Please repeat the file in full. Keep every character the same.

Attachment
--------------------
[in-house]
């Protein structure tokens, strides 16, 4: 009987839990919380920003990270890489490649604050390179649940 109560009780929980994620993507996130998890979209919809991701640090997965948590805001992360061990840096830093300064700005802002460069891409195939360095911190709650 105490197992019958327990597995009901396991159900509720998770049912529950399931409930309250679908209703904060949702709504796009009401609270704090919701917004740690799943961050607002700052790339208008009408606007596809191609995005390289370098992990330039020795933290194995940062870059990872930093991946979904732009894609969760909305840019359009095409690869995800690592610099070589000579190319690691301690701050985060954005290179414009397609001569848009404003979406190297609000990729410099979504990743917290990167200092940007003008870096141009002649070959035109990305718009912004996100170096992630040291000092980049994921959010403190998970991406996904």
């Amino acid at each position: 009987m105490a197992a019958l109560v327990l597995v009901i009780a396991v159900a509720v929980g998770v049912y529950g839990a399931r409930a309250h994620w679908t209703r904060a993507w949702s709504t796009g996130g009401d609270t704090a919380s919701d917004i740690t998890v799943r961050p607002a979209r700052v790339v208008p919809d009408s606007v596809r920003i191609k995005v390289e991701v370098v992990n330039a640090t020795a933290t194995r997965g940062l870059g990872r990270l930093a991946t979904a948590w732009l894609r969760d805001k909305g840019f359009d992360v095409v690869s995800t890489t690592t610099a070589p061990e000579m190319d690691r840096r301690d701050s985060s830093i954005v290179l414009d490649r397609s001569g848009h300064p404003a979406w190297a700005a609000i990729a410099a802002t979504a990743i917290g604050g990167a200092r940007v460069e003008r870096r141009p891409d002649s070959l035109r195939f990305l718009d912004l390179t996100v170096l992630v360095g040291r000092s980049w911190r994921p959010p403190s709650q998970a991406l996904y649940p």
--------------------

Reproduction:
[in-house]
């Protein structure tokens, strides 16, 4: 009987839990919380920003990270890489490649604050390179649940 109560009780929980994620993507996130998890979209919809991701640090997965948590805001992360061990840096830093300064700005802002460069891409195939360095911190709650 105490197992019958327990597995009901396991159900509720998770049912529950399931409930309250679908209703904060949702709504796009009401609270704090919701917004740690799943961050607002700052790339208008009408606007596809191609995005390289370098992990330039020795933290194995940062870059990872930093991946979904732009894609969760909305840019359009095409690869995800690592610099070589000579190319690691301690701050985060954005290179414009397609001569848009404003979406190297609000990729410099979504990743917290990167200092940007003008870096141009002649070959035109990305718009912004996100170096992630040291000092980049994921959010403190998970991406996904």
């Amino acid at each position: 009987m105490a197992a019958l109560v327990l597995v009901i009780a396991v159900a509720v929980g998770v049912y529950g839990a399931r409930a309250h994620w679908t209703r904060a993507w949702s709504t796009g996130g009401d609270t704090a919380s919701d917004i740690t998890v799943r961050p607002a979209r700052v790339v208008p919809d009408s606007v596809r920003i191609k995005v390289e991701v370098v992990n330039a640090t020795a933290t194995r997965g940062l870059g990872r990270l930093a991946t979904a948590w732009l894609r969760d805001k909305g840019f359009d992360v095409v690869s995800t890489t690592t610099a070589p061990e000579m190319d690691r840096r301690d701050s985060s830093i954005v290179l414009d490649r397609s001569g848009h300064p404003a979406w190297a700005a609000i990729a410099a802002t979504a990743i917290g604050g990167a200092r940007v460069e003008r870096r141009p891409d002649s070959l035109r195939f990305l718009d912004l390179t996100v170096l992630v360095g040291r000092s980049w911190r994921p959010p403190s709650q998970a991406l996904y649940p």